If Democrats win the White House and the Senate in November, but they don’t lock in automatic stabilizers now, this will be the reality of Joe Biden’s presidency: endless, brutal fights to reauthorize support the economy badly needs, against a Republican Party ideologically and strategically opposed to further stimulus. Biden’s agenda will be a dead letter, overwhelmed by the same dynamics that undermined Obama.
House Democratic leaders dismiss this as tomorrow’s problem. McConnell is Senate majority leader now, and he’s not going to accept a $5 trillion bill. He’s refusing to even take up House Democrats’ $3 trillion bill. “What we were trying to do was put a reasonable first step out there,” says the Democratic staffer.
And Democrats do have their demands. In a call with reporters, House Majority Leader Steny Hoyer (D-MA) said the state and local aid and a new round of stimulus checks were the House Democrats’ “red lines.” They will refuse to pass any bill without those policies.
But those are policies that Republicans need as much or more than Democrats do. For Republicans to oppose state and local aid and further stimulus checks is for them to hold a gun to their own heads and threaten to shoot. Those are the programs that pump blood through the economy between now and November, the only programs that give Republicans a bare shot at retaining power.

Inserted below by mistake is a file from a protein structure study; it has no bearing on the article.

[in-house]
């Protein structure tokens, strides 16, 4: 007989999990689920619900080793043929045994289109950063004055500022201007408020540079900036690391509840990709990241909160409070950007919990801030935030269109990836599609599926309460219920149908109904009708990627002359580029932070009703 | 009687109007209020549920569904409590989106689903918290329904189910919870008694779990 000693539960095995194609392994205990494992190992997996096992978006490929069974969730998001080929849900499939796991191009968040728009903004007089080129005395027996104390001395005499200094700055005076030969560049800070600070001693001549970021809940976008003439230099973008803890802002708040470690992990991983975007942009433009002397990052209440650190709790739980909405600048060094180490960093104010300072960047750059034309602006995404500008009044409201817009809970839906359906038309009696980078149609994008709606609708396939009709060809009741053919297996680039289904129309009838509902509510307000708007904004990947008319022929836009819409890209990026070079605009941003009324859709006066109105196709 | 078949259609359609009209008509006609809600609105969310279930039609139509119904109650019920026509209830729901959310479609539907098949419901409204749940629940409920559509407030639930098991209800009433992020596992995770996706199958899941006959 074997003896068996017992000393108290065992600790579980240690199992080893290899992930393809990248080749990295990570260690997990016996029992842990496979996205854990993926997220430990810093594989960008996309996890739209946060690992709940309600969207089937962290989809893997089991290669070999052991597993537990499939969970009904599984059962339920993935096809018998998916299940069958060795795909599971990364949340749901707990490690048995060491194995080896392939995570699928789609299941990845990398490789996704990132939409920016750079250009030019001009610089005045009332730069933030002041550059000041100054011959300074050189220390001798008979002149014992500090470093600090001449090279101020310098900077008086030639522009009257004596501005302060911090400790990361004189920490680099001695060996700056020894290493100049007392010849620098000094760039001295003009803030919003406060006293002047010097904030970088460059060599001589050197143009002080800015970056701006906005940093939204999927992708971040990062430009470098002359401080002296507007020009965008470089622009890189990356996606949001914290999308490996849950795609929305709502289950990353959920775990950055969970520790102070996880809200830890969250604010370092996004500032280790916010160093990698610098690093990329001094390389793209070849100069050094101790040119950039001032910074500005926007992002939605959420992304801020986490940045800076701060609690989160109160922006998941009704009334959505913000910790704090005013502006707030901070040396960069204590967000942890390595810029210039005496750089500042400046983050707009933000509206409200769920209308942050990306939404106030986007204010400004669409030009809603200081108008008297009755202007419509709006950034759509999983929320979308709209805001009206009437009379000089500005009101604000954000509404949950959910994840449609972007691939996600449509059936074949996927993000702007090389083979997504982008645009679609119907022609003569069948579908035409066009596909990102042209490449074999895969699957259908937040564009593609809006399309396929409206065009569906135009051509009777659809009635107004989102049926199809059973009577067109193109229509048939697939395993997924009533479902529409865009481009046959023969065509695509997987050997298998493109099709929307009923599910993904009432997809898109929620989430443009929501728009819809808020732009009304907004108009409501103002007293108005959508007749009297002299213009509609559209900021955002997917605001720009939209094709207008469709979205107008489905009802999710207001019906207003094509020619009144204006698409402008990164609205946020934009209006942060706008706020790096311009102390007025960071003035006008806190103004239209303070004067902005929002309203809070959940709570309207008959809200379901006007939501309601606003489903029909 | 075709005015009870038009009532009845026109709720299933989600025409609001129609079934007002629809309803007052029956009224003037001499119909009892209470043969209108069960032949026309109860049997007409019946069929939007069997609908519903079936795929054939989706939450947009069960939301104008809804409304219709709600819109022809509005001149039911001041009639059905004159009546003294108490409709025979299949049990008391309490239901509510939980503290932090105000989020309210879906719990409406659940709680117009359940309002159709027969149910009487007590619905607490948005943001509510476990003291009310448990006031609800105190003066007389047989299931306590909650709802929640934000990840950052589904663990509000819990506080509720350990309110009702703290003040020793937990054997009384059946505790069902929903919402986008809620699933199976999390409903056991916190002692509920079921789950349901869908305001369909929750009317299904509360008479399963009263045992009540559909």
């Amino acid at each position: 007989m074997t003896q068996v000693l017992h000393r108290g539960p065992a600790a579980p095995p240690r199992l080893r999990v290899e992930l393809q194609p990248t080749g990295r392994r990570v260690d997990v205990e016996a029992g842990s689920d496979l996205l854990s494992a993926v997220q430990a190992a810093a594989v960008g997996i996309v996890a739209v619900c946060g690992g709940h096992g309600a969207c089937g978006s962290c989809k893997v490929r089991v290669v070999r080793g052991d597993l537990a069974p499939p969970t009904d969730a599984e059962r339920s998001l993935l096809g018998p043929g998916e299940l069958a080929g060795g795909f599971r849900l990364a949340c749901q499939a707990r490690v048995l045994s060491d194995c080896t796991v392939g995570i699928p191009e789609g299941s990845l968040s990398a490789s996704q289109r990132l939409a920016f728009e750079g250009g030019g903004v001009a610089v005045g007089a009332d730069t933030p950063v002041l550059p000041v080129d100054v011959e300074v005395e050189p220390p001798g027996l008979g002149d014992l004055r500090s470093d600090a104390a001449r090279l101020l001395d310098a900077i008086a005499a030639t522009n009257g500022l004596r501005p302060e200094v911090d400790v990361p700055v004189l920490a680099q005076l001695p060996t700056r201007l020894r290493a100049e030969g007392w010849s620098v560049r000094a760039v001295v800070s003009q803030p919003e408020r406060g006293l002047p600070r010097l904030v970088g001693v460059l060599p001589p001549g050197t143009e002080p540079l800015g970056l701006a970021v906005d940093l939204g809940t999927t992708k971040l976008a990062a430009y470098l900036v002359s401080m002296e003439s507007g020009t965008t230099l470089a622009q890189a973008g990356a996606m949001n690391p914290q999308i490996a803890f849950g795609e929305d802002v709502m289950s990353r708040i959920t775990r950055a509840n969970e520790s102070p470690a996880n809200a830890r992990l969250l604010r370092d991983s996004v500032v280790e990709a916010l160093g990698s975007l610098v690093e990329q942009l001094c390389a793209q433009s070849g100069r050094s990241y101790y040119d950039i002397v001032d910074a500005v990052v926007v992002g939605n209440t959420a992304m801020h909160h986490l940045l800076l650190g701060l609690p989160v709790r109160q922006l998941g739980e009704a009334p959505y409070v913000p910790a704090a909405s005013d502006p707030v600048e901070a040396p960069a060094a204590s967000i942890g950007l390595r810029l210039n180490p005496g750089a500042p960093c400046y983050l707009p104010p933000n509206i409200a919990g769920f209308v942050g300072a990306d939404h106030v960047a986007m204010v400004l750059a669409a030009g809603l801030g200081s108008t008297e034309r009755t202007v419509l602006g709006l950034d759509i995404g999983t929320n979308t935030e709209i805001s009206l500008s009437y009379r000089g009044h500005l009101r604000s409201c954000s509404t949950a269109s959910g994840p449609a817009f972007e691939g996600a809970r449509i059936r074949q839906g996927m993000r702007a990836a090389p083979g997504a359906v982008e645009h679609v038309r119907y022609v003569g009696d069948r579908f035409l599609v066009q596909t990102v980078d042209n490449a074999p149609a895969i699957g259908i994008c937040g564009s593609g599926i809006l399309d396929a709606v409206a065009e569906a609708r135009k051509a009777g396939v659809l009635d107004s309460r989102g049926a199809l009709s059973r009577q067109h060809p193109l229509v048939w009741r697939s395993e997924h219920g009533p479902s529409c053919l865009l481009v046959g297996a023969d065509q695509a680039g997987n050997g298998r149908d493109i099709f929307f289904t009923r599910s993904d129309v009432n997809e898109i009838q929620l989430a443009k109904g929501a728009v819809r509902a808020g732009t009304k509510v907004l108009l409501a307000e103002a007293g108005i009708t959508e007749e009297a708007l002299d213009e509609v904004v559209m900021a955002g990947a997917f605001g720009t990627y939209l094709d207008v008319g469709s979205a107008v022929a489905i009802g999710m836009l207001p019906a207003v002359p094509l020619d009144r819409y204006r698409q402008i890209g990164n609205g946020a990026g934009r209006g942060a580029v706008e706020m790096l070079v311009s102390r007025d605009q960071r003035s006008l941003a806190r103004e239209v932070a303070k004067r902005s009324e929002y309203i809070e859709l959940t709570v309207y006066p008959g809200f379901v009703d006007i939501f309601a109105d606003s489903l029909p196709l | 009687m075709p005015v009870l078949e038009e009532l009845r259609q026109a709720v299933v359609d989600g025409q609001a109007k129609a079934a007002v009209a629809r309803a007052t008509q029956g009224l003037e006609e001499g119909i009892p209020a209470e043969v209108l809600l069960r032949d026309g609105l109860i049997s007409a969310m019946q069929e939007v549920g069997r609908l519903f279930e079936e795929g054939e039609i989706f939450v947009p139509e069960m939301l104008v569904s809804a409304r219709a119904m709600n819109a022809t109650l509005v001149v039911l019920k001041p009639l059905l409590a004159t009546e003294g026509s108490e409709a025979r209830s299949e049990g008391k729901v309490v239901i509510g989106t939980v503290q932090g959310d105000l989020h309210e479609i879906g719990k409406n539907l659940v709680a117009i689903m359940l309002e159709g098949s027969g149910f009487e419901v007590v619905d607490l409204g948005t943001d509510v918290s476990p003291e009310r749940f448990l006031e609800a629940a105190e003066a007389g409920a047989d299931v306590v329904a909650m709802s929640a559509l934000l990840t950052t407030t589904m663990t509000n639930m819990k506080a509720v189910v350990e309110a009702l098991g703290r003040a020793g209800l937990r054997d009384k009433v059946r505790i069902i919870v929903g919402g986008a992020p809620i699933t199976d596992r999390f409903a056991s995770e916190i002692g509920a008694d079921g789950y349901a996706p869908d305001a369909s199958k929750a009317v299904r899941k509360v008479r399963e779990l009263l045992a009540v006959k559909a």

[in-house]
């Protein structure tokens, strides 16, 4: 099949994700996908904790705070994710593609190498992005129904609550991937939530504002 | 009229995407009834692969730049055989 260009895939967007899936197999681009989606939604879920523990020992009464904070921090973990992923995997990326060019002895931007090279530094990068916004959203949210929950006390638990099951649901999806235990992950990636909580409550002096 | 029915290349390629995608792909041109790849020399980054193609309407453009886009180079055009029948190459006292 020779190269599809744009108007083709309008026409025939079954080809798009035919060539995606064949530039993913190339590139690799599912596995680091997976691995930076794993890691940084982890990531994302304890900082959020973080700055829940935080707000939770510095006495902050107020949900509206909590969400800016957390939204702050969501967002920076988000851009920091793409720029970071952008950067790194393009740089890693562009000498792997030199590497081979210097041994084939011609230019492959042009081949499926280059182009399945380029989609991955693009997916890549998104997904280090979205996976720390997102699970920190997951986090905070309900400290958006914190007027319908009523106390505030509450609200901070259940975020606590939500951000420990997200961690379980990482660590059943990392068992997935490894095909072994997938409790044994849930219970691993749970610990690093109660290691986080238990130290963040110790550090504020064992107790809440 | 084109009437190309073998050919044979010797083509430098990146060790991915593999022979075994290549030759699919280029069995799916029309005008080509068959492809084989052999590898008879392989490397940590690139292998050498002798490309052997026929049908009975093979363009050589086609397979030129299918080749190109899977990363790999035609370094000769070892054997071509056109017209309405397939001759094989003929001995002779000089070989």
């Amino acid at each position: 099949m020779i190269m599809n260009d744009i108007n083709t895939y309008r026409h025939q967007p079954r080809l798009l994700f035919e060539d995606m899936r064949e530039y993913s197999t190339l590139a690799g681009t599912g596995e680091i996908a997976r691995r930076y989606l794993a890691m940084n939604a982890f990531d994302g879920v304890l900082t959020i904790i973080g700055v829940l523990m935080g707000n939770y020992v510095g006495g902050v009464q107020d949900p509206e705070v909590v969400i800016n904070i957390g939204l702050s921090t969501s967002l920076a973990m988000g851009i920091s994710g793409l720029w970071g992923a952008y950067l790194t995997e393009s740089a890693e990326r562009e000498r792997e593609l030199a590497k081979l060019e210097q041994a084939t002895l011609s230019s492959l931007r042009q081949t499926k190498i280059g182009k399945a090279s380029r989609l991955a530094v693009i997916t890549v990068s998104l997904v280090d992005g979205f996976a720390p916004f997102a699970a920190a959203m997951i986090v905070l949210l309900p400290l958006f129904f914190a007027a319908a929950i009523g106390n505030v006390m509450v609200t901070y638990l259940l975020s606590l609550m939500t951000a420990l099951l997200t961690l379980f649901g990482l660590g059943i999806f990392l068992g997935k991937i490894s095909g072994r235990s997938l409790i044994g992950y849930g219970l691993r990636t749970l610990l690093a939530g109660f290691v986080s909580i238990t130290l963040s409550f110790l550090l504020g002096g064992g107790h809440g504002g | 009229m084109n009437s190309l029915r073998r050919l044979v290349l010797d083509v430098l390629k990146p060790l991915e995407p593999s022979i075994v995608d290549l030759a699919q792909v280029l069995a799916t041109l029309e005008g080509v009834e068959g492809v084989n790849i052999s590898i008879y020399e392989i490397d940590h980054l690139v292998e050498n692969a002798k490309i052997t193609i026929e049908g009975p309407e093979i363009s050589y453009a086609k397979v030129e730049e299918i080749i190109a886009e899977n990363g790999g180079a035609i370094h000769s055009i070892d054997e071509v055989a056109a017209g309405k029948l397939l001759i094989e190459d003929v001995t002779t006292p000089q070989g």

By contrast, Republicans actually don’t want automatic stabilizers: Many of them believe Trump will lose in November, and the absence of automatic stabilizers will let them mire Biden’s presidency in economic misery. You can’t pass a Green New Deal if you have to spend all your time fighting over unemployment insurance.
What the country needs is stimulus that sustains no matter what happens in November. It would be nice if that wasn’t just the Democrats’ job, but it is. And right now, they’re failing at it.
“We’re all hoping we Democrats take back the Senate and have Joe Biden as president,” says Rep. Beyer. “But what if we don’t? Or what if Biden wins and we don’t take back the Senate? We’re trying to thread a fairly narrow passage.”
Democrats see themselves as the responsible governing party, even though they’re in the minority. But the responsible thing to do, in this case, is insist on the right policy, the popular policy. The right thing to do is refuse to pass a bill without automatic stabilizers, and let Republicans try to explain why unemployment insurance should be untethered from the unemployment rate amid a generational economic crisis.
The CBO has no say here. The House Democrats do.